Mooney's company, Botanic Inns – then just three bars on the cutting edge of what was known as the “style bar” revolution – was a revelation to a young man from Ardoyne. “I'd never seen a bar like it in my life!” he says. “The doorman was very welcoming – I was used to the local level, where the doorman looked like a thug in a bomber jacket, and these guys were wearing long woollen trench coats and opening doors and getting people taxis, like concierges.”
Inside, his eyes continued to widen. There were bartenders in white collared shirts and long black aprons. There was a cocktail menu, with 16 whole drinks on it. There was a wine list! Espresso machines! Muldoon might never have seen anything like this, but he knew he had to be a part of it. He sent in his CV to each of Mooney's bars and landed a gig at Madison's, for roughly a third of the wage he'd been earning in North Belfast.
The revelations didn't stop. Mooney was on the verge of opening a new bar, The Fly, and the staff were buzzing about the imminent return of a Canadian named Morgan Watson. Suave, professional and knowledgeable, Watson became an early role model for what a bartender should be. “I remember thinking, 'If you want to be the best in the world, you need to be better than that one guy,'” Muldoon says.
Better yet, Watson introduced him to what was happening in London – the bars, the magazines, the bar shows, bartenders like Dick Bradsell and Nick Strangeway. Muldoon realised that, to be the best in the world, he needed to understand cocktails and London. Come 2002, he knew drinks and drink trends well enough to set up his own consultancy business, the Perfect Drinks Company.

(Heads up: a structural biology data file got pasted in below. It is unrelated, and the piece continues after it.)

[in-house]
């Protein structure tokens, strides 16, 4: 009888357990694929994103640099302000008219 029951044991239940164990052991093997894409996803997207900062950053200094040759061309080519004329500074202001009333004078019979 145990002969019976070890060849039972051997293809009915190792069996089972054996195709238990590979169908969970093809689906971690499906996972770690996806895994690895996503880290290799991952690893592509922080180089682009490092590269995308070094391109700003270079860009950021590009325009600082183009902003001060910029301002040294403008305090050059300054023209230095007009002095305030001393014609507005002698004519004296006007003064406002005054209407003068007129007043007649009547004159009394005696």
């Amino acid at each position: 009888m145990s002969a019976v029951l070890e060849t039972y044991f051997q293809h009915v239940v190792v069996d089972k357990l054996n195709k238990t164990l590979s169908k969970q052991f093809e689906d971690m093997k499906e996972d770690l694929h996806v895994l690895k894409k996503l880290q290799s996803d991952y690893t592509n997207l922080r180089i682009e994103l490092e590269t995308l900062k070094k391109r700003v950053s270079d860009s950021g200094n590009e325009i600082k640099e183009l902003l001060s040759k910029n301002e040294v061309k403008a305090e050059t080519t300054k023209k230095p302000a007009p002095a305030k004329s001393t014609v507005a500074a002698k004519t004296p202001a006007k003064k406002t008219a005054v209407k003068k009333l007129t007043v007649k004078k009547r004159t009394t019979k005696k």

The bars Muldoon worked on racked up awards – best in Ireland, best in the UK – and he began presenting on cocktails and training bartenders. Yet, come 2005, after giving his spiel to one too many groups that didn't want to be there, his confidence vanished. The old familiar panic reasserted itself as crippling stage fright that spread its tentacles into every aspect of his daily life.
“I decided I needed some time out,” Muldoon says. “So I went to work on a cruise ship for six months – I just didn't want anything to do with cocktails. Then I got off the boat and went to work for Tony C in the Shochu Lounge, the bar at Roka. I did three months with Tony and between that and the six months on the cruise ship it helped me get my confidence back and refocus.”
Muldoon married his longterm partner, the mother of his two now adult step-daughters, and started applying for jobs in London. He wasn't sure what he wanted to do next, but he was fairly sure he'd got as far as he could in Ireland and, once again, he was looking for the next step on the invisible ladder to the top.